WASHINGTON (AP) — Nine senior Senate Democrats and independent Sen. Bernie Sanders urged the Biden administration Friday to withhold part of the United States’ annual military aid to Egypt for a third consecutive year, calling it important to keep up the pressure on President Abdel-Fattah el-Sissi on human rights abuses.
More than 20 leading U.S. and international rights groups and think tanks separately made the same appeal, arguing that the U.S. practice of holding back some aid was leading el-Sissi to make “limited, albeit insufficient ” rights improvements in Egypt.
About a quarter of a $1.3 billion appropriation is at issue.
The request may be especially tough this year for President Joe Biden, who is focusing on keeping countries around the world, including Egypt, aligned behind Ukraine as it battles Russia’s globally destabilizing invasion. Neither the State Department nor the Egyptian Embassy in Washington immediately responded to requests for comment Friday.
The letters, addressed to Secretary of State Antony Blinken, serve as an opening round in Democratic lawmakers’ annual battle to trim aid funding as a way to pressure el-Sissi’s government to curb rights abuses.
The State Department’s annual human rights report has repeatedly faulted Egypt, even as an important strategic ally in the region, for extrajudicial killings and torture, detention of thousands of writers, reporters, advocates and other political prisoners, suppression of news media and other abuses.
The Washington Post, citing secret U.S. documents leaked online by a Massachusetts Air National Guard member, reported in April that U.S. officials had talked Egypt out of secretly providing rockets to Russia. Egypt agreed instead to provide the United States with artillery rounds for transfer for Ukraine, the Post reported, citing another leaked document.
Congress in recent years has made the U.S. payment of roughly $300 million of U.S. military aid contingent on Egypt’s government showing progress on rights, although the State Department can partially override that, on national security grounds.
While shared U.S.-Egyptian security objectives make it important for the U.S. to continue supporting Egypt’s military in general, the senators argued, “we can continue to support these objectives while enforcing the law to withhold $320 million in military aid to Egypt due to a lack of necessary progress on human rights.”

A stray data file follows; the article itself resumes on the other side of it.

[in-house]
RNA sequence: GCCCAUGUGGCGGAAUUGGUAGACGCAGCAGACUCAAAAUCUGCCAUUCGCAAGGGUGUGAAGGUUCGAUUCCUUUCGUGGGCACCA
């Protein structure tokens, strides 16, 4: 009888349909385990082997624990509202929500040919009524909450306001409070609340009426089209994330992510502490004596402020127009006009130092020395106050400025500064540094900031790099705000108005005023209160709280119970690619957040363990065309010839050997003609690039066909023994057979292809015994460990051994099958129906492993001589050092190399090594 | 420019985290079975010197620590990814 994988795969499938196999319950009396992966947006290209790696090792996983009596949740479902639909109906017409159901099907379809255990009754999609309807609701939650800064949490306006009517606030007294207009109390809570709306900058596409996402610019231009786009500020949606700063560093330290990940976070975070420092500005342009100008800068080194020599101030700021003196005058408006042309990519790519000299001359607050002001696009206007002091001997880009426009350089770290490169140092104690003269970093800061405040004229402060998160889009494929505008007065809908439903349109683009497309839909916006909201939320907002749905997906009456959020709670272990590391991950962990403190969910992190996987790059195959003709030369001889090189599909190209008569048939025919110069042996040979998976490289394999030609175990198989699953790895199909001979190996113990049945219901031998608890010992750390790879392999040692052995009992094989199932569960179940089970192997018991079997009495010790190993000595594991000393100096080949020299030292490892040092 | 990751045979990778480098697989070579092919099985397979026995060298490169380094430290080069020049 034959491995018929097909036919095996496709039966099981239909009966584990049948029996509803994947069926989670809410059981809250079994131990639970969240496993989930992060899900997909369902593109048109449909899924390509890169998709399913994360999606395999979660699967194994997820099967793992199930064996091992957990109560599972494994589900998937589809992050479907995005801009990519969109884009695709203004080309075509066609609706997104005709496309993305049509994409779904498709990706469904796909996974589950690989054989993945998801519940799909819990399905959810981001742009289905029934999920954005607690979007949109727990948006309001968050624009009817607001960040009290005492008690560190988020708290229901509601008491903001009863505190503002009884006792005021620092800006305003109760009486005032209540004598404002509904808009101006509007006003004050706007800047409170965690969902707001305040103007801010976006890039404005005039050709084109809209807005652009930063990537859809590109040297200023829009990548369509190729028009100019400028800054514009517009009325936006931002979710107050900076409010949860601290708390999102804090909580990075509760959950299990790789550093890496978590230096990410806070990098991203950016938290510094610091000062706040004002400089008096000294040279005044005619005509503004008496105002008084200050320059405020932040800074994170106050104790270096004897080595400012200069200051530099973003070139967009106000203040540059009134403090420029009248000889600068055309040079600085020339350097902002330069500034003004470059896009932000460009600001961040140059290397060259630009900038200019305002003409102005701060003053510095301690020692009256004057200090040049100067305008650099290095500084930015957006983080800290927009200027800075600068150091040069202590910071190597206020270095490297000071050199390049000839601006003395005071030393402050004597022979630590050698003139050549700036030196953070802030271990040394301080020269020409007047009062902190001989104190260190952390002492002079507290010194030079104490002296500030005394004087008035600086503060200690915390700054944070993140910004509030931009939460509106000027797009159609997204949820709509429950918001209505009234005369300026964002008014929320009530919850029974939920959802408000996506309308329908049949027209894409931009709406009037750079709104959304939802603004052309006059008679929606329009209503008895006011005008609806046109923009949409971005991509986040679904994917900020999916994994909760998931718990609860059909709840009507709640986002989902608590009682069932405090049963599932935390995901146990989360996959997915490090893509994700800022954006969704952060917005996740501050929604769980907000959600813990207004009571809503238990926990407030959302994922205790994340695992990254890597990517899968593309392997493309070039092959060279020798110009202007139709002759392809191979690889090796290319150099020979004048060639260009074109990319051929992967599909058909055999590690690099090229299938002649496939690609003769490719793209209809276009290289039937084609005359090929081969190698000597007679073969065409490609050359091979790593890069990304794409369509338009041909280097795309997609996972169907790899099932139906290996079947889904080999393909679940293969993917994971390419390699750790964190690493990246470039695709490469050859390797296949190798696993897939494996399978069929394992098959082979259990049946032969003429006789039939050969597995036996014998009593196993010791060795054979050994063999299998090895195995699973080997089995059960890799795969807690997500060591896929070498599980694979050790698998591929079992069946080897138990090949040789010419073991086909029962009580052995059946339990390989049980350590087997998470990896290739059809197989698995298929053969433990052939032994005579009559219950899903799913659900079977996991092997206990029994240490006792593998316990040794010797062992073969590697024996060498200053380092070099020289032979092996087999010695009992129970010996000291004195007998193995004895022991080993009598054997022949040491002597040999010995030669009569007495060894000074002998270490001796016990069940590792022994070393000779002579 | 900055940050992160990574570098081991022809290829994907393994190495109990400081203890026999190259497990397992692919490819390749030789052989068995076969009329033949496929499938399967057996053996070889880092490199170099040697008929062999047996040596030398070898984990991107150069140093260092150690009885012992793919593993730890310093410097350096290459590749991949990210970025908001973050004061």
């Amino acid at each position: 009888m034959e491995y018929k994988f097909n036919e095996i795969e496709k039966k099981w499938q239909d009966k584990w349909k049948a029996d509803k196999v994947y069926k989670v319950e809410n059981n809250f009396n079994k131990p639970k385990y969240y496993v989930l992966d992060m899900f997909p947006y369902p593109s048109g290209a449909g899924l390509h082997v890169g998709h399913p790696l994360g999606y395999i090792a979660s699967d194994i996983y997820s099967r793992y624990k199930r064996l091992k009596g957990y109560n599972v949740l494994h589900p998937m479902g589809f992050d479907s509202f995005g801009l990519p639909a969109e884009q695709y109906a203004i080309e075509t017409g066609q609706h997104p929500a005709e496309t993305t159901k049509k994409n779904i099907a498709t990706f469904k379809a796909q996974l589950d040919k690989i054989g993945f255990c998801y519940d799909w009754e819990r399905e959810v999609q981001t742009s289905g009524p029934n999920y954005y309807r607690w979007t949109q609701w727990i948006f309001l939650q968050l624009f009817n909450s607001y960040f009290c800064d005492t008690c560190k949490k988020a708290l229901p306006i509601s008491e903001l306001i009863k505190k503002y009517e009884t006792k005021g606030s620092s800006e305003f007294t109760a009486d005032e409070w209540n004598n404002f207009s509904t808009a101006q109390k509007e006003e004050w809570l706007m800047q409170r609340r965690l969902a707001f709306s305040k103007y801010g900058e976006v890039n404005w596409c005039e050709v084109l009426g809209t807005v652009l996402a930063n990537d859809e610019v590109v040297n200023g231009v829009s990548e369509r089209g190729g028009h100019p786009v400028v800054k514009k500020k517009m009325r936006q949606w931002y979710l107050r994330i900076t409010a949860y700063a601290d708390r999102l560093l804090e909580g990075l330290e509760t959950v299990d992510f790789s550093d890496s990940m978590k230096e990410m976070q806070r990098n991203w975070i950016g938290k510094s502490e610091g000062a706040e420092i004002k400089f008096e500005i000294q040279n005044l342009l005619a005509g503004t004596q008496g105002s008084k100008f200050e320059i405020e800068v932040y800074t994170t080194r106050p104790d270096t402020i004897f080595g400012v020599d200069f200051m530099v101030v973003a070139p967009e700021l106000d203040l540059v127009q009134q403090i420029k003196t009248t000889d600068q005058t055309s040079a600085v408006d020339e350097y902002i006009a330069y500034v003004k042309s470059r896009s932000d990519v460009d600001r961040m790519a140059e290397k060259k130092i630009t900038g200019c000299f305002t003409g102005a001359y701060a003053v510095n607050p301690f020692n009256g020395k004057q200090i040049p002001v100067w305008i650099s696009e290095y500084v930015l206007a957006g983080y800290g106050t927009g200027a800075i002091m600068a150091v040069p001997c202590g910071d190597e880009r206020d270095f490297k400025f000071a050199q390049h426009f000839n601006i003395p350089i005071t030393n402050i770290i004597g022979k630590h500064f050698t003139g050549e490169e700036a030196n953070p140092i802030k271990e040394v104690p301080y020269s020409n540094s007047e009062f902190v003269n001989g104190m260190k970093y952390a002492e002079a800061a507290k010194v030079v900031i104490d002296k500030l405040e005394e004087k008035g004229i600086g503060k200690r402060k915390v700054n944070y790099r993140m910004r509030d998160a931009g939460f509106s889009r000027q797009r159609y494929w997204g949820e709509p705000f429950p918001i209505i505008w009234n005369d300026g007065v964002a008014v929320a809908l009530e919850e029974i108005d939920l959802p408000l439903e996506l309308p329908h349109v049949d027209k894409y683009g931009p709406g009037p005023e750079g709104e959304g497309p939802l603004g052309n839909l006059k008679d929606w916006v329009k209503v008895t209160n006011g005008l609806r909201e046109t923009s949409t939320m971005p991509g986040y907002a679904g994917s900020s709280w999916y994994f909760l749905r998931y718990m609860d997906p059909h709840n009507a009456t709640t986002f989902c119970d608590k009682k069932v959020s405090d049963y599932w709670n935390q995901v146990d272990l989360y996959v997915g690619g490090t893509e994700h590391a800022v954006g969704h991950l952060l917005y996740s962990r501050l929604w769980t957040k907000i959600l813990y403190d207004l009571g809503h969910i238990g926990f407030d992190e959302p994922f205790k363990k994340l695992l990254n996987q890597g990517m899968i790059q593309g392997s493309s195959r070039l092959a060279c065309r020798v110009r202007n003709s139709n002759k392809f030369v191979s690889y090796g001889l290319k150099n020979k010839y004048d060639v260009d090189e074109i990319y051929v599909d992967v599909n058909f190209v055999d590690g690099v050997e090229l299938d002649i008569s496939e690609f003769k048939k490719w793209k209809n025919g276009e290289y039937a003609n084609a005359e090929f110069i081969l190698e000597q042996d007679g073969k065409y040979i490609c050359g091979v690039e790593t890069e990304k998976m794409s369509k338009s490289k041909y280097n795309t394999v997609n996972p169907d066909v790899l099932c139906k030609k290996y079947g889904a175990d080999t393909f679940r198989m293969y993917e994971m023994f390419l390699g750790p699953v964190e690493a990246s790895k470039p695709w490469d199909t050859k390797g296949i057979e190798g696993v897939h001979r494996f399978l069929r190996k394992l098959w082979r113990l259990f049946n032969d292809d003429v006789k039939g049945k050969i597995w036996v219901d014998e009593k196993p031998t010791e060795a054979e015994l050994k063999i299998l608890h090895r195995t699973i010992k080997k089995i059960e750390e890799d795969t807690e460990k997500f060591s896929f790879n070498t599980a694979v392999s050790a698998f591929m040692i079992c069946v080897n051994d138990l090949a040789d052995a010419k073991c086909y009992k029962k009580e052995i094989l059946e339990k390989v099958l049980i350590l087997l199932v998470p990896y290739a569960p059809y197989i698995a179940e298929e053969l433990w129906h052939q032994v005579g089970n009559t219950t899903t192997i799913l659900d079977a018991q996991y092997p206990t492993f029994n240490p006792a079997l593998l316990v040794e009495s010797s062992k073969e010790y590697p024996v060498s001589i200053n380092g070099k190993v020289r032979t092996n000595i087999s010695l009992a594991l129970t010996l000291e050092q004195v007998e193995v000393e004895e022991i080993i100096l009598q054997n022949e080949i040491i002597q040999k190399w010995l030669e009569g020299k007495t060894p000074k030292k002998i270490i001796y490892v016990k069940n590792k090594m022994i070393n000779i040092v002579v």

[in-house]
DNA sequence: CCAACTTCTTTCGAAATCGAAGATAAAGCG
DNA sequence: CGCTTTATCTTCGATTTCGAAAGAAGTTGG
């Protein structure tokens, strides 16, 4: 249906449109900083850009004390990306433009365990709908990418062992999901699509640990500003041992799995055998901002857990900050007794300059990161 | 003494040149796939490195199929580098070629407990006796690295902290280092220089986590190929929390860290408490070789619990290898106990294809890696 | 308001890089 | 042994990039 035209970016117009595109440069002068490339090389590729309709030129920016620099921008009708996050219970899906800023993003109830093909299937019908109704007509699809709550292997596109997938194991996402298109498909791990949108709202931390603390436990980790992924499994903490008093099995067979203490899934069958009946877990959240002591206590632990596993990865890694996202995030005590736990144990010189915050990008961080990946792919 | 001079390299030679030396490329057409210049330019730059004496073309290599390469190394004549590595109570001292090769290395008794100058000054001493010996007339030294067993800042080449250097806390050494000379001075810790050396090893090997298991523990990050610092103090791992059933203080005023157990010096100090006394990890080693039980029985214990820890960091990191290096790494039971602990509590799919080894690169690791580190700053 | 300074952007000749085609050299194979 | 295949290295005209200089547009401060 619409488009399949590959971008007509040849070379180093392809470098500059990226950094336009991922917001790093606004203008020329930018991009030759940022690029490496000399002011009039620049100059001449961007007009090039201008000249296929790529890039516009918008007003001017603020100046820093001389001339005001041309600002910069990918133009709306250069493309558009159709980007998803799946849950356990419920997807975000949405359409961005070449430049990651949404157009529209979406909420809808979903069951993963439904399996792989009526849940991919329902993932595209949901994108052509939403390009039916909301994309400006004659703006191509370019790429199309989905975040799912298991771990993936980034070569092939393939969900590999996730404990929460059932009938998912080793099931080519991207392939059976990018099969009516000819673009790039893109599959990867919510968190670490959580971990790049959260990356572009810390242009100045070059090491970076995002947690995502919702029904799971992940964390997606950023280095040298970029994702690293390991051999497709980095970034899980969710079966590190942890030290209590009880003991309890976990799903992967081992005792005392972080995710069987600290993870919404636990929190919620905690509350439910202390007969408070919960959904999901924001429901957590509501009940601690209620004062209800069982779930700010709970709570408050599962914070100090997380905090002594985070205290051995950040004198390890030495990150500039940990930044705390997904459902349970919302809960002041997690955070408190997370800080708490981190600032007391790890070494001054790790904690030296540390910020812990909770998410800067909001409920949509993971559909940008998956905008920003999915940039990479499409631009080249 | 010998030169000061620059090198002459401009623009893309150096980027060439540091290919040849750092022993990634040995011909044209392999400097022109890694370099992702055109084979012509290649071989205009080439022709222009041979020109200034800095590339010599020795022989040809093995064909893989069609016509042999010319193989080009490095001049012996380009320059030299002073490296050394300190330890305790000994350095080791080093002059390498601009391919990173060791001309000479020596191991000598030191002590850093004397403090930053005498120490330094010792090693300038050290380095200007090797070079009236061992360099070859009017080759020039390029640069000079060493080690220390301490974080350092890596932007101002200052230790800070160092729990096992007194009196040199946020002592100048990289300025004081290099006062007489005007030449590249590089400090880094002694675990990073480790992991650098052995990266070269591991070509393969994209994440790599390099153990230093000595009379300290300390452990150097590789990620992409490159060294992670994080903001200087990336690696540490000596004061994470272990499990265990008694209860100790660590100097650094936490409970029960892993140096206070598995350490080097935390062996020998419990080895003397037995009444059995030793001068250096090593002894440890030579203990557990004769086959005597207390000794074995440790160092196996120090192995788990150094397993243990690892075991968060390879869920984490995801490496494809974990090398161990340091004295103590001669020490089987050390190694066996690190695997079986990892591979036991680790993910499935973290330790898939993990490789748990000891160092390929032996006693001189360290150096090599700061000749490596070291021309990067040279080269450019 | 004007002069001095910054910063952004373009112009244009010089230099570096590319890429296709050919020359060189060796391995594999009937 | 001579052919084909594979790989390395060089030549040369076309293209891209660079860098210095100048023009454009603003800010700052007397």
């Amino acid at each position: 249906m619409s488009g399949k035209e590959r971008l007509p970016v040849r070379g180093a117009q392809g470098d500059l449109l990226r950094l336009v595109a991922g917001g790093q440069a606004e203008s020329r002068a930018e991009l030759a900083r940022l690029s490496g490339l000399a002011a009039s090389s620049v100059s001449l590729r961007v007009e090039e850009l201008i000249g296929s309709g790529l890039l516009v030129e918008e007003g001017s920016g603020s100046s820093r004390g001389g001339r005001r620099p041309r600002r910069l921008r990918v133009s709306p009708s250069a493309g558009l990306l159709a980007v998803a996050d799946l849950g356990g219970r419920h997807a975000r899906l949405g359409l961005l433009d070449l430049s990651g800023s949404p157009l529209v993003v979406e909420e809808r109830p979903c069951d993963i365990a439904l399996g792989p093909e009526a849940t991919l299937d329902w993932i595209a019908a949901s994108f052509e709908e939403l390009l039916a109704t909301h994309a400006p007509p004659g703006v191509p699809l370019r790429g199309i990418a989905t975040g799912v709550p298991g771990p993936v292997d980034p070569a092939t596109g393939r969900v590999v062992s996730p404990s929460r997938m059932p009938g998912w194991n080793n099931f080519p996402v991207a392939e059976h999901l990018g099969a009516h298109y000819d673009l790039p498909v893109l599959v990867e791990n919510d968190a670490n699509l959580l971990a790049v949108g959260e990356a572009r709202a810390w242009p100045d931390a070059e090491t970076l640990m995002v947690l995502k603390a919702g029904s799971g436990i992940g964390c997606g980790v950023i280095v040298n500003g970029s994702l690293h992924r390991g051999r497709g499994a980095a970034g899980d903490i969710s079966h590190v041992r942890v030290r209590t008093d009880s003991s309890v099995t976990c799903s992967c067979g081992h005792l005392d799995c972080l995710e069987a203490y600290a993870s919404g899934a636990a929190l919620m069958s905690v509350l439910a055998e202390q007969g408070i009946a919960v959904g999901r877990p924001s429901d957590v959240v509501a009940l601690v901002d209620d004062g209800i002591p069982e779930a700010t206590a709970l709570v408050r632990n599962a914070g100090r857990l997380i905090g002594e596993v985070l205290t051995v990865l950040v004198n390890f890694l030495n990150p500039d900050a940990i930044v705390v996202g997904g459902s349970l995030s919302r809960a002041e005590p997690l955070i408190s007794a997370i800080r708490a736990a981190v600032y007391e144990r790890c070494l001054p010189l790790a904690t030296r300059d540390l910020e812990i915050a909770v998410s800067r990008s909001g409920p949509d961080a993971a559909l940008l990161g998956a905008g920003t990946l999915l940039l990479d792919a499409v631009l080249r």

Sen. Chris Murphy of Connecticut led the letter. Richard Blumenthal, also of Connecticut, Sherrod Brown of Ohio, Richard Durbin of Illinois, Bernie Sanders of Vermont, Chris Van Hollen and Ben Cardin of Maryland, Jeff Merkley of Oregon, Elizabeth Warren of Massachusetts, Tim Kaine of Virginia and Tom Carper of Delaware also signed.
“As the administration’s decision to withhold a portion of Egypt’s $1.3 billion appropriation for each of the last two years demonstrates, the bilateral security relationship can be effectively sustained at a reduced level of assistance while upholding our values,” the senators wrote.
The administration is expected to make a decision on the matter next month, although the legal deadline is Sept. 30.
Egypt’s jailing and silencing of critics have drawn international condemnation and are points of friction between the North African country and the West. That includes the United States, the Egyptian military’s most generous supporter.
Amnesty International, Human Rights Watch, PEN International and other rights groups and think tanks in the other letter Friday credited the Biden administration’s financial pressure with helping persuade Egypt to free more than 1,000 political detainees. At the same time, rights advocates say, Egypt has detained nearly 5,000 others, and renewed pretrial detentions of thousands more.